Breakfast is The New Supper
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Everyone is well aware of the challenges to sleep that come with a newborn, there’s less said about how those challenges follow you as you return to work. To be honest, I feel there’s more an a smidge of Stanford duck syndrome about it all, where everyone tries to put on a brave face and internalises any problems because they think we’re all meant to be hustling and grinding and moonwalking our way through combining a career with parenting a tiny chaos tornado.

As childless adults we’re focused on evenings and the post-work world. Going for drinks, going for dinners, going to the movies, going to the gym, going to classes, going to gigs, going on public transport, going further than thirty minutes walk from your front door, etc. You can always find an hour at the end of the day for a meeting or to finish off some slides you need for the following morning.

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The challenge of young children is they sleep in the middle of the hustle zone, so overtime in the office and long commutes murder your time spent with your kids while they’re awake.

The 2017 Modern Families Index found 48% of parents find working hours regularly got in the way of spending time with their children and 25% find it has a negative affect on those relationships.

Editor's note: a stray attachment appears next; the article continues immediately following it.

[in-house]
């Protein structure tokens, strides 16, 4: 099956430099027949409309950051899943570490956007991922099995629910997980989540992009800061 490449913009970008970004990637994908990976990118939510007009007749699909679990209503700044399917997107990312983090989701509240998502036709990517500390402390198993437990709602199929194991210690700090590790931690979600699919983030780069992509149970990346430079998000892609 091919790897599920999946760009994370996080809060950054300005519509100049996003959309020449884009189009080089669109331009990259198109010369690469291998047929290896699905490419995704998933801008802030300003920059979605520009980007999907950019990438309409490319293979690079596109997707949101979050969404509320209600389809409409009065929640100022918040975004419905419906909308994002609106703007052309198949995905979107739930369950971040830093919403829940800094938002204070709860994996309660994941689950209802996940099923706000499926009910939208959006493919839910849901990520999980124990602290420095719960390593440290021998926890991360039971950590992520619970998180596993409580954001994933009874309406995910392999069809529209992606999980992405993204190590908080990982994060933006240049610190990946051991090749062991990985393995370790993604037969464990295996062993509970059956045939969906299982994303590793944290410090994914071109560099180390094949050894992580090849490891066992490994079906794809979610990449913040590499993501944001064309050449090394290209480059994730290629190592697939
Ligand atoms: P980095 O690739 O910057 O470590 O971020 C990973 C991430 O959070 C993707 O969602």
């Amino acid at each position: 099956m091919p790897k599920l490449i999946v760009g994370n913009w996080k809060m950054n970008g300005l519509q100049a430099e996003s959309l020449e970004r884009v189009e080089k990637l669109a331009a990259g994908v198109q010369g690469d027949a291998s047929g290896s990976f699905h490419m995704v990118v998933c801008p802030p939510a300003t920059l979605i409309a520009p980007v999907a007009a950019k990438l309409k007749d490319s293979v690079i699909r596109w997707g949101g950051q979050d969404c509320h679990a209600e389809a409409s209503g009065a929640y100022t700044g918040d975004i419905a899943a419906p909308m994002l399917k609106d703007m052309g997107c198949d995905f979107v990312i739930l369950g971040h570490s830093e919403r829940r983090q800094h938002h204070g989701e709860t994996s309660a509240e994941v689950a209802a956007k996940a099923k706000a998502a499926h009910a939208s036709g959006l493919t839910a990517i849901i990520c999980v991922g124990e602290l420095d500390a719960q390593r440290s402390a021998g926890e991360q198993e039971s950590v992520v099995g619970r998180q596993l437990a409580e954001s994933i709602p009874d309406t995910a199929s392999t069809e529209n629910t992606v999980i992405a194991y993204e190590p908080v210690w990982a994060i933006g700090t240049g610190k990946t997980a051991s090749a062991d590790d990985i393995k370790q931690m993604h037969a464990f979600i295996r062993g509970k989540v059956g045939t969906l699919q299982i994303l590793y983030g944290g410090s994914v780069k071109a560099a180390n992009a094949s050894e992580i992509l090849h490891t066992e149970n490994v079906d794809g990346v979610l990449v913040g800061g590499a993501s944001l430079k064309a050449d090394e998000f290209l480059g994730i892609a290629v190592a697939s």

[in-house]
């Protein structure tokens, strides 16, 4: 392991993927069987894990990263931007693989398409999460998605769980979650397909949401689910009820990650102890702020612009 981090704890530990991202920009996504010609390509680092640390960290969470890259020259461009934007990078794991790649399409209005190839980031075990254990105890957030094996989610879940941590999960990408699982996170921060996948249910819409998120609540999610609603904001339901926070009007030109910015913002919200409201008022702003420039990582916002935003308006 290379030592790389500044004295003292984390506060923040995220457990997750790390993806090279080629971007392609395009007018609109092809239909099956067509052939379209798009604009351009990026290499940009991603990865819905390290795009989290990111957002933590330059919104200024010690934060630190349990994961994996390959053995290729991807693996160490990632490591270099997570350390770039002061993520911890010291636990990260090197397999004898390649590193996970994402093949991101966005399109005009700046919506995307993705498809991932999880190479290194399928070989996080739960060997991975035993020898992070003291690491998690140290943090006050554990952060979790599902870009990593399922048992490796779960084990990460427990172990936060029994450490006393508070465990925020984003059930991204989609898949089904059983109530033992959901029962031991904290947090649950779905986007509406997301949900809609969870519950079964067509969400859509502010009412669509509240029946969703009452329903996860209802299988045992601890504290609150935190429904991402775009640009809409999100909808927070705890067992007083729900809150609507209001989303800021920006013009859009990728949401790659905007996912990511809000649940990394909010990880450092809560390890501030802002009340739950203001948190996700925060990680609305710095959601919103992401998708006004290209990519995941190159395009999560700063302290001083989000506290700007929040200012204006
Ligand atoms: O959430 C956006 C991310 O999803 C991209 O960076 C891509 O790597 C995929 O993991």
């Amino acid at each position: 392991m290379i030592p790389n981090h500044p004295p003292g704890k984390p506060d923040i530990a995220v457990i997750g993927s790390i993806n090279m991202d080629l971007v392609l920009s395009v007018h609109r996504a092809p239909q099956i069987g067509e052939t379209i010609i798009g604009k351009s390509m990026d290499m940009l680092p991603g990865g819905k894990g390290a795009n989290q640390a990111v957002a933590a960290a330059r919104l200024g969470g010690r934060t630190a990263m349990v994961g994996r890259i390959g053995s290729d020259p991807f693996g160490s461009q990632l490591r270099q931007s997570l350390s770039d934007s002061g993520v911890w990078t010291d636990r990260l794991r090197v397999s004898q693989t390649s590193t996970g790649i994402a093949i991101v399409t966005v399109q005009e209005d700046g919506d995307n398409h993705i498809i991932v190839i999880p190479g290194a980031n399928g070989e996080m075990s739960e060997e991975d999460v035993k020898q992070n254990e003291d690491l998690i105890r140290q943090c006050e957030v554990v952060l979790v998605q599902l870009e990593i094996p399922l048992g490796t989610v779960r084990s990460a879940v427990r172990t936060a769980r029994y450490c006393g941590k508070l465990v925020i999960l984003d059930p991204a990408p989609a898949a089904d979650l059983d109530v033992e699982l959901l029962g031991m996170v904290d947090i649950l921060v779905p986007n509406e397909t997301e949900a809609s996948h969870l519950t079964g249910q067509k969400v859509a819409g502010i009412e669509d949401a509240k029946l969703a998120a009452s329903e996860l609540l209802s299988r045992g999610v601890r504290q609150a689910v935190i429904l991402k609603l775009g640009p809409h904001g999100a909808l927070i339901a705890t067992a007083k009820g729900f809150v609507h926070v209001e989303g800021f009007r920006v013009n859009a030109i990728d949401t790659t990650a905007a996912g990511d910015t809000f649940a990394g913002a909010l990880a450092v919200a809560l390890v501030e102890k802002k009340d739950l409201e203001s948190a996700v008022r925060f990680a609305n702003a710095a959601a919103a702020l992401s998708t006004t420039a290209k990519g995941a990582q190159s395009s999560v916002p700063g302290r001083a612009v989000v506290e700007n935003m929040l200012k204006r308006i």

Every challenge is an opportunity though and rather then try to reorganise our family and work time around an evening family get together, we’ve retooled the day so that the morning is now the big family eating and hangout time.

Mornings are the period of the day where we have the most energy and focus, they also set the tone for the day. Kids wake up early, so by waking before them you can get some work and washing up done, so you make sure when they’re awake you can maximise your time playing, reading and eating breakfast together. It’s a great substitute for a family dinner.

An unexpected benefit is it means I’ve switched studying and creating music to mornings too. The reality is nobody delivers great work when they start to study or compose at 11pm, having been awake and working for seventeen hours.

Lastly, I find I now get more sleep as I'm no longer fighting to stay awake half the night to complete a list of tasks, which apparently a lot of us should stop doing.

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